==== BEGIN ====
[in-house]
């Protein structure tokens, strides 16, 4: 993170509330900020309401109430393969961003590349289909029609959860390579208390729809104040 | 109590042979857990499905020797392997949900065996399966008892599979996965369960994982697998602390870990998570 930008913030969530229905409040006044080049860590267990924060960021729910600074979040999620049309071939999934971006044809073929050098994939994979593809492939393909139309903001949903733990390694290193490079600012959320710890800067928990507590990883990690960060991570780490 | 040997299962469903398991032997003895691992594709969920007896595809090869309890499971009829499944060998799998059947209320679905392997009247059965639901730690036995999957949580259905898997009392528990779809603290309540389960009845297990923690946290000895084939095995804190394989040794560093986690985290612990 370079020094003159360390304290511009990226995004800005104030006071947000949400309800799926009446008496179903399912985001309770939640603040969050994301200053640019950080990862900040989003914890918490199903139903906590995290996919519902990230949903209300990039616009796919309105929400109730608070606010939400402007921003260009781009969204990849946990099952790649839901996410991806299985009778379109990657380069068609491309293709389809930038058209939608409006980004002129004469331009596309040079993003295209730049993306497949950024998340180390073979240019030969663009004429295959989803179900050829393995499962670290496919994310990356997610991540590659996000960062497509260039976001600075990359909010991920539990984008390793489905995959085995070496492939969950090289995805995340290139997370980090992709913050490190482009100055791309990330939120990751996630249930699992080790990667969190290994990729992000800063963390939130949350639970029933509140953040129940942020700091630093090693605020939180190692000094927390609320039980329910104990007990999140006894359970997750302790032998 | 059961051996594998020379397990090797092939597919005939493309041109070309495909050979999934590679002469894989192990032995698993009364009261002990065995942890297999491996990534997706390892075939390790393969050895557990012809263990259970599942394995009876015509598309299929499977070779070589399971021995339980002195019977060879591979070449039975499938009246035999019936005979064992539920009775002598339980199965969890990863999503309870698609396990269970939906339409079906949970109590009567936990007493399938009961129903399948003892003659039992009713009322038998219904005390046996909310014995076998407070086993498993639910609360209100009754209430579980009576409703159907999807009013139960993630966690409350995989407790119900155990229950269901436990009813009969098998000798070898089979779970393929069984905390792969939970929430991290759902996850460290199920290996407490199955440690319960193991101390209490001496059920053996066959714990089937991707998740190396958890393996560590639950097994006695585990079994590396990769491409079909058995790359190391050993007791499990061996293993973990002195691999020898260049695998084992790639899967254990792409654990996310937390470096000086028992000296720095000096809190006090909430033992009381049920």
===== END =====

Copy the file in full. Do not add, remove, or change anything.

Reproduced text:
[in-house]
């Protein structure tokens, strides 16, 4: 993170509330900020309401109430393969961003590349289909029609959860390579208390729809104040 | 109590042979857990499905020797392997949900065996399966008892599979996965369960994982697998602390870990998570 930008913030969530229905409040006044080049860590267990924060960021729910600074979040999620049309071939999934971006044809073929050098994939994979593809492939393909139309903001949903733990390694290193490079600012959320710890800067928990507590990883990690960060991570780490 | 040997299962469903398991032997003895691992594709969920007896595809090869309890499971009829499944060998799998059947209320679905392997009247059965639901730690036995999957949580259905898997009392528990779809603290309540389960009845297990923690946290000895084939095995804190394989040794560093986690985290612990 370079020094003159360390304290511009990226995004800005104030006071947000949400309800799926009446008496179903399912985001309770939640603040969050994301200053640019950080990862900040989003914890918490199903139903906590995290996919519902990230949903209300990039616009796919309105929400109730608070606010939400402007921003260009781009969204990849946990099952790649839901996410991806299985009778379109990657380069068609491309293709389809930038058209939608409006980004002129004469331009596309040079993003295209730049993306497949950024998340180390073979240019030969663009004429295959989803179900050829393995499962670290496919994310990356997610991540590659996000960062497509260039976001600075990359909010991920539990984008390793489905995959085995070496492939969950090289995805995340290139997370980090992709913050490190482009100055791309990330939120990751996630249930699992080790990667969190290994990729992000800063963390939130949350639970029933509140953040129940942020700091630093090693605020939180190692000094927390609320039980329910104990007990999140006894359970997750302790032998 | 059961051996594998020379397990090797092939597919005939493309041109070309495909050979999934590679002469894989192990032995698993009364009261002990065995942890297999491996990534997706390892075939390790393969050895557990012809263990259970599942394995009876015509598309299929499977070779070589399971021995339980002195019977060879591979070449039975499938009246035999019936005979064992539920009775002598339980199965969890990863999503309870698609396990269970939906339409079906949970109590009567936990007493399938009961129903399948003892003659039992009713009322038998219904005390046996909310014995076998407070086993498993639910609360209100009754209430579980009576409703159907999807009013139960993630966690409350995989407790119900155990229950269901436990009813009969098998000798070898089979779970393929069984905390792969939970929430991290759902996850460290199920290996407490199955440690319960193991101390209490001496059920053996066959714990089937991707998740190396958890393996560590639950097994006695585990079994590396990769491409079909058995790359190391050993007791499990061996293993973990002195691999020898260049695998084992790639899967254990792409654990996310937390470096000086028992000296720095000096809190006090909430033992009381049920």